Following an abbreviated tour in 1950, featuring Boyd, rumors were spread, but denied, that the show again was up for sale.
This month, William B. Horstman, vice-president at Chicago, admitted that "we have sold some equipment and certain animals we no longer calculate using in our operations.
Peru Quarters Remodeled
"On the other hand," he added, "we have also added over $50,000 worth of new equipment during the past year. We have also invested more than that amount in remodeling our winter quarters in Peru, and we plan to continue winter-quartering there indefinitely."
Horstman said the animals would be billed under the Cole Brothers title at an annual spring show at the Chicago Stadium, from April 18 to May 4, but added, "We have no present plans for touring it this season."
Already, however, "for sale" tags have been placed on its 30 railroad cars, and steel wagons reportedly are being converted into semi-trailers for possible tours of a few county fairs.
And the calliope that used to blare out "Back Home Again in Indiana" after each successful cross-country or Canadian tour, apparently has been turned over to someone else.
N. S. W. Australia
Sunday, March 2, 1952
Today saw an impressive sight as Bullen Bros. Circus pulled on the lot in Prince Alfred Park, Sydney.
50 vehicles, 4 elephants, 3 camels, many animal cages and some beautiful horses and ponies. When each unit had been placed the whole set up looked bright, clean and attractive.
This is a road show and the personnel is provided with caravans, some of which were particularly appealing.
It doesn't seem many years ago since Bullens Circus was a small one pole tent show but with a fixed determination Mr. and Mrs. Bullen said "some day, when the boys grow up, we shall be the biggest circus in Australia." Today they have a four pole, two ring show which is certainly second to none in this country.
I understand that Bullens have four more elephants now on their way to Australia, also some tigers, leopards and a bear act.
My conversation with the family was most interesting and I was impressed that the four boys were so versatile and energetic. After all, in most large families there is often one boy who has that tired feeling and is not given very much to work, but in this case, I am pleased to say, all the Bullen boys put their shoulders to the wheel and are endowed with a will to win. To carry on with such team work is a guarantee that they can't lose.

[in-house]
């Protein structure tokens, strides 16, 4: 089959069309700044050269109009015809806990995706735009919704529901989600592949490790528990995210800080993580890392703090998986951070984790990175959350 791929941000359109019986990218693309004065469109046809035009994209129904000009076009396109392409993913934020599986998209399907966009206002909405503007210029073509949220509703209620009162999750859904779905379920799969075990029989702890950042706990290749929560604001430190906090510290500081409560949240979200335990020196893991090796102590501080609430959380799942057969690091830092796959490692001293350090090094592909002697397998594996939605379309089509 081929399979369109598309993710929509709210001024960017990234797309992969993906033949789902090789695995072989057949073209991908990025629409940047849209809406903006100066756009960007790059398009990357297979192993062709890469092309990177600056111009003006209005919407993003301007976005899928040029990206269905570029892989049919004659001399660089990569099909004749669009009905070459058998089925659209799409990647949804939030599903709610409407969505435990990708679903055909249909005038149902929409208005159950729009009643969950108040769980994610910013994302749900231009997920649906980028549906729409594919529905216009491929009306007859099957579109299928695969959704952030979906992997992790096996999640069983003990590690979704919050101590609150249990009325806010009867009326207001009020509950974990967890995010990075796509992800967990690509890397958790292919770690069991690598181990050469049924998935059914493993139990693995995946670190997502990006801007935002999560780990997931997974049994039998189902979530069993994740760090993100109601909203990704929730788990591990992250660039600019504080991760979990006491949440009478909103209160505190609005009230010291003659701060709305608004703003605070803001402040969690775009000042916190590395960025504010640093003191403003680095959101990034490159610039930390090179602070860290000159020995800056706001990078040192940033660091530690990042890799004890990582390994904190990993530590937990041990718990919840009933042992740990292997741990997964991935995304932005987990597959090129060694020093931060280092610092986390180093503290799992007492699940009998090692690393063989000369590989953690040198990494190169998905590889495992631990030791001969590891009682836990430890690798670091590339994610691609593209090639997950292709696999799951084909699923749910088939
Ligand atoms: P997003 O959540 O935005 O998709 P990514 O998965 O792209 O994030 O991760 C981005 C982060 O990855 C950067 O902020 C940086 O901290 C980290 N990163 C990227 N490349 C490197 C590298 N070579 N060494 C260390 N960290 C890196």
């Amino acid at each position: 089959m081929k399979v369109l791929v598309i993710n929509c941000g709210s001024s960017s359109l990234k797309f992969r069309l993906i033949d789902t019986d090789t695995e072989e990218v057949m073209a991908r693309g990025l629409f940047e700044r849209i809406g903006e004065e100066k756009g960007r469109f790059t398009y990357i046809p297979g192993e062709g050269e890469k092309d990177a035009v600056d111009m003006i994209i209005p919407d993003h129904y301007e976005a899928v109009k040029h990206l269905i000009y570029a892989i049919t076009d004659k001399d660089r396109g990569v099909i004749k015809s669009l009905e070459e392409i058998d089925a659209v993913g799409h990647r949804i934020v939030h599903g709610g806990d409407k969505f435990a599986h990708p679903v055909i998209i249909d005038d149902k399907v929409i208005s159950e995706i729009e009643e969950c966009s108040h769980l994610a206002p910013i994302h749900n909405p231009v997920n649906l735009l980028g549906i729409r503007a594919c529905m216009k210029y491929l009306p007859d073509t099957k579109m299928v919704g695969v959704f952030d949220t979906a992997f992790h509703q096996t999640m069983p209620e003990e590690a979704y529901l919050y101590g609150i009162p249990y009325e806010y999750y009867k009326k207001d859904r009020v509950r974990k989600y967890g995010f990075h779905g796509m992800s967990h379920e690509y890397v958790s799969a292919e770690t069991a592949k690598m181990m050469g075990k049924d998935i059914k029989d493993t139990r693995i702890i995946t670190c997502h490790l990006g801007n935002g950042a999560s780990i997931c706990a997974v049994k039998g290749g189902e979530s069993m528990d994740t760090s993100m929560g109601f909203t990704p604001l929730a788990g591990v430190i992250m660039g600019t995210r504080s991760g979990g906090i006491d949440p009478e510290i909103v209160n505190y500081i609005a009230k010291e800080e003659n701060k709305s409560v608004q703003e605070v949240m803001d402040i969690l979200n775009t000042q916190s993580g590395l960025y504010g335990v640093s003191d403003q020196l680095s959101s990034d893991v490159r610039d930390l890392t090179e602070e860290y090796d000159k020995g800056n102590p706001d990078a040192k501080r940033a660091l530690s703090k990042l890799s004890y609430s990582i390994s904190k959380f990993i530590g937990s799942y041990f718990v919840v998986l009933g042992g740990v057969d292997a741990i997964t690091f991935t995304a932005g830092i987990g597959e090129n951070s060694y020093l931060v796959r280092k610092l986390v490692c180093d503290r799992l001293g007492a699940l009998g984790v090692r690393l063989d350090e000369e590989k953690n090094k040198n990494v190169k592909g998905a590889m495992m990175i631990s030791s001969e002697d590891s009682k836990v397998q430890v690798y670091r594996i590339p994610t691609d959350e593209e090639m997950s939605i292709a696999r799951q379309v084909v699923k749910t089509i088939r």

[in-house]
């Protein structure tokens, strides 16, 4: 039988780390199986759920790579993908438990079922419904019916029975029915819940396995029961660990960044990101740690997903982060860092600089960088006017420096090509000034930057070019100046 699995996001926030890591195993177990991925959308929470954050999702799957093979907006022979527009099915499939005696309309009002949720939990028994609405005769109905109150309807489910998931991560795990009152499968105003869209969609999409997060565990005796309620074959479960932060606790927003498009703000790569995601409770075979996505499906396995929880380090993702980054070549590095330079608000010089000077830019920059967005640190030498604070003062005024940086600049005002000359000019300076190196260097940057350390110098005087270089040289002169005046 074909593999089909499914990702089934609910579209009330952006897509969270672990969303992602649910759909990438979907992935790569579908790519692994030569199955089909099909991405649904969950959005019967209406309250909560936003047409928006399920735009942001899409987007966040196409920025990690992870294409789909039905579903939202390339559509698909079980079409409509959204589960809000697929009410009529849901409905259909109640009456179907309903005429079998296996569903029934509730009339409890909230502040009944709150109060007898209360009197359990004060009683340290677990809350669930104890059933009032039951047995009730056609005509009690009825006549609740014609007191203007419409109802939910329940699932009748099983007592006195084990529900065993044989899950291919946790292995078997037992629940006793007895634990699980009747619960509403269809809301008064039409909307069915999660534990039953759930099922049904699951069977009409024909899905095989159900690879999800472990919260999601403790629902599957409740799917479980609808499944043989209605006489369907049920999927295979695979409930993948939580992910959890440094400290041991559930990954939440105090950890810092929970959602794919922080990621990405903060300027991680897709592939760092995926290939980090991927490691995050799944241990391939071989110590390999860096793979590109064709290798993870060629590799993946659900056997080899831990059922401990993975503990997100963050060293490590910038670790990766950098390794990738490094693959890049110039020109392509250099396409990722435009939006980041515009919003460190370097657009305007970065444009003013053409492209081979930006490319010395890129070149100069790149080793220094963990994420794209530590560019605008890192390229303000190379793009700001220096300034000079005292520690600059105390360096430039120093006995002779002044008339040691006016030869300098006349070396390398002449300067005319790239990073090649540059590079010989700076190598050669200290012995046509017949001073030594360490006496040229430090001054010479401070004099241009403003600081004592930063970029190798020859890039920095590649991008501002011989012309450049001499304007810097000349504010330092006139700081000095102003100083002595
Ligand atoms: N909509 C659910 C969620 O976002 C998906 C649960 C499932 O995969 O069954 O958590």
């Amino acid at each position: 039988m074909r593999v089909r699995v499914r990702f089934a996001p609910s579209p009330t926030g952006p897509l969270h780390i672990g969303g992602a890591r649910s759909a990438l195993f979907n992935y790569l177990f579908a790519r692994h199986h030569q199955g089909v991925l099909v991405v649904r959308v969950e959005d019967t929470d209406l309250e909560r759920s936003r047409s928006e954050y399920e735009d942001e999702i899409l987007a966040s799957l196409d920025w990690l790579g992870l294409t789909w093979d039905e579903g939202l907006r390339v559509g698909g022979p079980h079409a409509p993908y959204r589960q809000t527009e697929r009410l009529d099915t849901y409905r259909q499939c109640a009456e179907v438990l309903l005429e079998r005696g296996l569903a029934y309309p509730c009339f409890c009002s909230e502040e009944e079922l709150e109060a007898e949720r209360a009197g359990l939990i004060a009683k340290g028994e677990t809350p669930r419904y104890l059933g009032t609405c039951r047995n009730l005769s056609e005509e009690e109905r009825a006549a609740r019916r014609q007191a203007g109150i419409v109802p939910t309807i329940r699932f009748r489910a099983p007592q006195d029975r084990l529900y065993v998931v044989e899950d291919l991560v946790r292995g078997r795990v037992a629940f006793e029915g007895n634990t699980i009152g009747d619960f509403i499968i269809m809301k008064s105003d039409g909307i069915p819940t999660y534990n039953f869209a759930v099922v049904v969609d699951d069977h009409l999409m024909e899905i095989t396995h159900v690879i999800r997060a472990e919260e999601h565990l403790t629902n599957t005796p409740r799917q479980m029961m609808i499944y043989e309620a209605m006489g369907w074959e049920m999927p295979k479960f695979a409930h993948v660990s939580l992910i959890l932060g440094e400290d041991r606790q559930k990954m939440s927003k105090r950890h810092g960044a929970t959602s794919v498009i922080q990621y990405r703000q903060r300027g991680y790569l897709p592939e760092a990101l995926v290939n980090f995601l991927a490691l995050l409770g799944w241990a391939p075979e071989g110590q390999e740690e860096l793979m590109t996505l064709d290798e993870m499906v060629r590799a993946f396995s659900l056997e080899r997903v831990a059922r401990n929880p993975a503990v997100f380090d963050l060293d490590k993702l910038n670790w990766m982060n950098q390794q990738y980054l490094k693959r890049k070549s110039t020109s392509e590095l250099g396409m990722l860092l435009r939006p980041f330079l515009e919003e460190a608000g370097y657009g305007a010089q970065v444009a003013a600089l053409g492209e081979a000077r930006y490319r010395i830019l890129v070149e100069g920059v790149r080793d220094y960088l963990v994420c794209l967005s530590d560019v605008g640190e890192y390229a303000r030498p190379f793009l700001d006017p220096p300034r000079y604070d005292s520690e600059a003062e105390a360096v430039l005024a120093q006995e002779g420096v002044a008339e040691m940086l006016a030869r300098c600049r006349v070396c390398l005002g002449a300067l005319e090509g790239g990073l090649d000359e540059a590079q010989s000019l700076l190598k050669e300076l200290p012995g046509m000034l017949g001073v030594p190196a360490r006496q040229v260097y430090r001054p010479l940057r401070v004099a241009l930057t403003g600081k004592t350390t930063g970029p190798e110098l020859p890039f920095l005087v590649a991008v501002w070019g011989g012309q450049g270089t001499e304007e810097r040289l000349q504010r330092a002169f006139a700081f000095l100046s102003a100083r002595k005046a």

The opening night is four nights away yet so I cannot report on the program but there is every reason to believe that it will be an improvement on any previous performances of theirs.
I'm sure all showmen everywhere wish them every success.
(Signed) SID BAKER, C.H.S.
The Soviet Circus has been grown out of the tradition of the time before the revolution, and having a great history, the circus at any time had a great attractive power to the multitude.
As a national pecularity of the russian circus artists, their athletic power, their cleverness, and their spirit had to be mentioned. They obtained splendid results in all kinds of arts. At the time there were the very famous acrobats Polowinkin, the intrepid equestrians Chundase, the riding juggler Nikitin, the keen rope dancer Molodzon, who crossed the river Newa on a wire.
On the sawdust all over the world the name of the hero athlete Iwan Poddubny is well known. Unsurpassable the clowns and trainers Anatoli and Wladimir Durow.
In spite of all the famous improvements, russian art of circus however began only to improve after the great revolution. Before the revolution many things were in the way to the artist of circus; his dependence to the employer, the poverty of requisites and apparatuses. The exclusive right to employ new members was in the hand of the employers, and the great dynasties of circus scarcely were ready to employ "foreigners." The experiences and the secrets of tricks were only known in the narrow circle of the kin.
The level of the art of circus was not very high.
Only after the revolution of October, art in the "Soviet Land" had a great change: The circus worked for the people, life gave new problems to the circus.